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SUSTAINABILITY and Industrial Hygiene

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SUSTAINABILITY and Industrial Hygiene

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  1. SUSTAINABILITY and Industrial Hygiene JAMES C. ROCK TEXAS A&M UNIVERSITY Jan 2004

  2. OVERVIEW • SUSTAINABILITY • THE PROBLEMS • THE ETHICS • THE HOPE FOR THE FUTURE • THE ROLE FOR INDUSTRIAL HYGIENE

  3. Sustainable “Rates of use of renewable resources do not exceed regeneration rates; rates of use of nonrenewable resources do not exceed rates of development of renewable substitutes; rates of pollution emission do not exceed assimilative capacities of the environment.” Herman Daly (1996)

  4. LIMITS ON DEVELOPMENT • STANDARD OF LIVING IS PROPORTIONAL TO ENERGY CONSUMPTION • ENERGY CONSUMPTION IS THE FOCUS OF SUSTAINABILITY • IMPLEMENTATION MUST APPEAR ETHICAL FOR PEOPLE TO ACCEPT IT • IMPLEMENTATION MUST FOLLOW: • LAWS OF NATURE • CONSERVATION LAWS • ENERGY, MOMENTUM, and CHARGE

  5. POPULATION OF EARTH • 2003 POPULATION ~ 6 billion • Population may plateau in 2060, ~ 10 billion • Today, richest 20% of population (1.2 billion) • Consume 75% of energy and resources • Median member of top 20% consumes 20 x that of median member of poorest 50% of population • We are in top 20%, for each of us: • It remains less expensive to purchase energy efficient appliances to cut consumption by 100 kW-hr per year than to buy wind or solar plants

  6. Consumable Energy (fossil) • Oil Consumption 3x faster than discovery • Bring all people up to top 20% lifestyle? • Exhaust coal, oil, shale, natural gas by 2050 • Then, exhaust Methane clathrates (CH4 ice) or ??? • Keep CO below 540 ppm • Limit emissions to less than 9 GT / yr • Reduce top 20% emissions from 16 to 1 T / yr • Can NOT bring 10 billion to USA lifestyle with fossil fueled economy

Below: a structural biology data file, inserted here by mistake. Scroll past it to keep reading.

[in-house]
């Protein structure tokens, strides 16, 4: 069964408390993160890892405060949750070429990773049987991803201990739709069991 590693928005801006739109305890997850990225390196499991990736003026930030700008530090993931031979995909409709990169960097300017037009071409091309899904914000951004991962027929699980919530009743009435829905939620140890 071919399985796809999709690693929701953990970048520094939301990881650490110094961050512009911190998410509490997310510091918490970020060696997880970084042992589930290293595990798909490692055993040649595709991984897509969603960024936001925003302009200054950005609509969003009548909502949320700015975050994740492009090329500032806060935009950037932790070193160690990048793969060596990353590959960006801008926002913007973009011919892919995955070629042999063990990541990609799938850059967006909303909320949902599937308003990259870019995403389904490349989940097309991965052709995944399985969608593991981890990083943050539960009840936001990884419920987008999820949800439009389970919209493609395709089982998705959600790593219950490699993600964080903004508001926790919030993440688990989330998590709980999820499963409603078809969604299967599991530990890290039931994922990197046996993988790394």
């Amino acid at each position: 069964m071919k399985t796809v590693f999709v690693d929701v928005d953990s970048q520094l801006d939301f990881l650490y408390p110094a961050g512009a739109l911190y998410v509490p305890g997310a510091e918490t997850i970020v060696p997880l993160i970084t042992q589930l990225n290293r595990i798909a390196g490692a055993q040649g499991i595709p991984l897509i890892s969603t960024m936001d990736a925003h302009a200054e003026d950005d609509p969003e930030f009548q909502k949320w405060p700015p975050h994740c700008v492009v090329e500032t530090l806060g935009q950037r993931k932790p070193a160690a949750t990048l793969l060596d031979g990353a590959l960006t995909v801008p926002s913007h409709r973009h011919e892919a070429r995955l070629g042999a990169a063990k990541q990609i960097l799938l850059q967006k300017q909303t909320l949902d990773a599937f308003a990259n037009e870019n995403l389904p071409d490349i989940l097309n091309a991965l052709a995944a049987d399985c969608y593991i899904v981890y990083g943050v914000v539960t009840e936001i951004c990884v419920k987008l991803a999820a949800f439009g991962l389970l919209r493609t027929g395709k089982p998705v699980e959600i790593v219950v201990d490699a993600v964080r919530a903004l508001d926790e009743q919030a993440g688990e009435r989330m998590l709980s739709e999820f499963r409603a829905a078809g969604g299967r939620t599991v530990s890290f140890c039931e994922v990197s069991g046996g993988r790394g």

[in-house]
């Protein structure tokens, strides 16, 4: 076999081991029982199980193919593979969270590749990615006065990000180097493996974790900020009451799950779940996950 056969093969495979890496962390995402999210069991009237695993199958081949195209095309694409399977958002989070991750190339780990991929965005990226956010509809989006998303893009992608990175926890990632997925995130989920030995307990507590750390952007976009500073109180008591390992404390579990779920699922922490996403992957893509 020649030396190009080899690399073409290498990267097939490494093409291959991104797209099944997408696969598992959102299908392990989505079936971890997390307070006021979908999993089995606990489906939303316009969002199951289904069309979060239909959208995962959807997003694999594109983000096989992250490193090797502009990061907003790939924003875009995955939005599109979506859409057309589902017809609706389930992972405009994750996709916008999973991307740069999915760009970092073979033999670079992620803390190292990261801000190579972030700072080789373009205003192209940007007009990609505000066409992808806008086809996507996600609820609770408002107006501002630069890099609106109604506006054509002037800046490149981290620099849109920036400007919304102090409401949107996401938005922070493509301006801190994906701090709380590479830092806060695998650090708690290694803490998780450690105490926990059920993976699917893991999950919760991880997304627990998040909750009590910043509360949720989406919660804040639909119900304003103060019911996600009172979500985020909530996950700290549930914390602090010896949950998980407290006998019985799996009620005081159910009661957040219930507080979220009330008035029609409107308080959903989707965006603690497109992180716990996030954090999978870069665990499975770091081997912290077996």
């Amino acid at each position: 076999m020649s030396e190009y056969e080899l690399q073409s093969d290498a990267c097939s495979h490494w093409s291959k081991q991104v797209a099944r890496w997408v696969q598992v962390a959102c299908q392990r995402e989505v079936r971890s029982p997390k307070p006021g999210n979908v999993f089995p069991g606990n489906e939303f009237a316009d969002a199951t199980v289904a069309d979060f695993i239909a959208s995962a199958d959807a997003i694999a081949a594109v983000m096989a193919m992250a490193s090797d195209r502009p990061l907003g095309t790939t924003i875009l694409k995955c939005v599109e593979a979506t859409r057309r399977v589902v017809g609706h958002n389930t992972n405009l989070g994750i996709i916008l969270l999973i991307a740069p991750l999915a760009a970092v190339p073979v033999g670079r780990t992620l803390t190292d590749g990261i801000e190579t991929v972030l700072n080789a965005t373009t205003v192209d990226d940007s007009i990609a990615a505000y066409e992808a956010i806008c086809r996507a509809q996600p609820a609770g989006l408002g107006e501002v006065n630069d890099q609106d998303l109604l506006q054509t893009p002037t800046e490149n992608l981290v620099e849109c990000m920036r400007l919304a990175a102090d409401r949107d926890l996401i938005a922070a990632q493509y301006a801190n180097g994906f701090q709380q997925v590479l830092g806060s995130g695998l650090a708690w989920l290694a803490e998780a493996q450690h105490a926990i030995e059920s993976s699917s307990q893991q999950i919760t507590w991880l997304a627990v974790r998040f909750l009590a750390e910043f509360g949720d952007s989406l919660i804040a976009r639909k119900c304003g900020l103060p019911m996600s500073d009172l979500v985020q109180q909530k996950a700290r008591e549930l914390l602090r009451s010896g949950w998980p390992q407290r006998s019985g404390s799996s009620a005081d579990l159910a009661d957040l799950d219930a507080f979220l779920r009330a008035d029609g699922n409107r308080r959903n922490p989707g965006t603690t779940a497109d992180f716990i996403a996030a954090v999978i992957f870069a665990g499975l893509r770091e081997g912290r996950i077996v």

7. World Oil ProductionDeffeyes Prediction (2001) 35 30 25 20 15 10 5 Production (billion bbl/yr) • 80 1900 20 40 60 80 2000 20 40 60 • Year Source: Deffeyes, Hubbert’s Peak (2001)

  8. Methane Clathrates may exceed all other Fossil Reserves • 300 feet deep in cold oceans • Methane from decaying sediment • Freezes into methane ice • + 4 deg would release huge quantities • destabilize ocean floor • probably happened 10k yrs ago on earth • Energy to harvest may exceed energy in fuel • Seafloor disasters may preclude deep drilling • gtresearchnews.gatech.edu/newsrelease/HYDRATES.htm • released 11 Jul 2002, Georgia Institute of Technology

  9. Consumable Energy (nuclear) • Fission power plants exist, fusion plants not yet. • Bring 10 billion people up to top 20% lifestyle? • Need 8,000 additional uranium plants • Exhaust all uranium fuel in 10 years • If we use breeder reactors • Uranium then adds plutonium and thorium to fuel cycle • Uranium will last 700 years (2x life of coal) • Fusion plants would last for millennia if burning H • No technology demonstration, as of 2003 • We should have this as a priority, and we will

  10. RENEWABLE ENERGY - 1 • Solar power density = 1.36 kW/m2 • Exo-atmospheric incident power density • Max biomass = 26 gal ethanol/ha • US not yet harvesting all waste biomass • US energy use = 1.3X all biomass per year • Solar Electric costs 10X fossil electric • Price competition due to tax credits today • Large Solar Plant reduces Biomass • Large Solar Plant does not harvest Carbon

  11. RENEWABLE ENERGY - 2 • Water power is developed in US • Produces 1 to 6% of energy in US • Wind power is developing • Capable of ~ 1 to 12% of US base load • Hawaii now has wind capacity = 20% of base load • Peak capacity unusable due to inability to control • Dynamic load shifting expected by 2015 • Off Peak Storage remains a challenge • Pumped water, air pressure, flywheel • Quantum Spin Flip in Advanced Magnetic materials • Reversible chemical reactions • The hydrogen economy vs hydrocarbon economy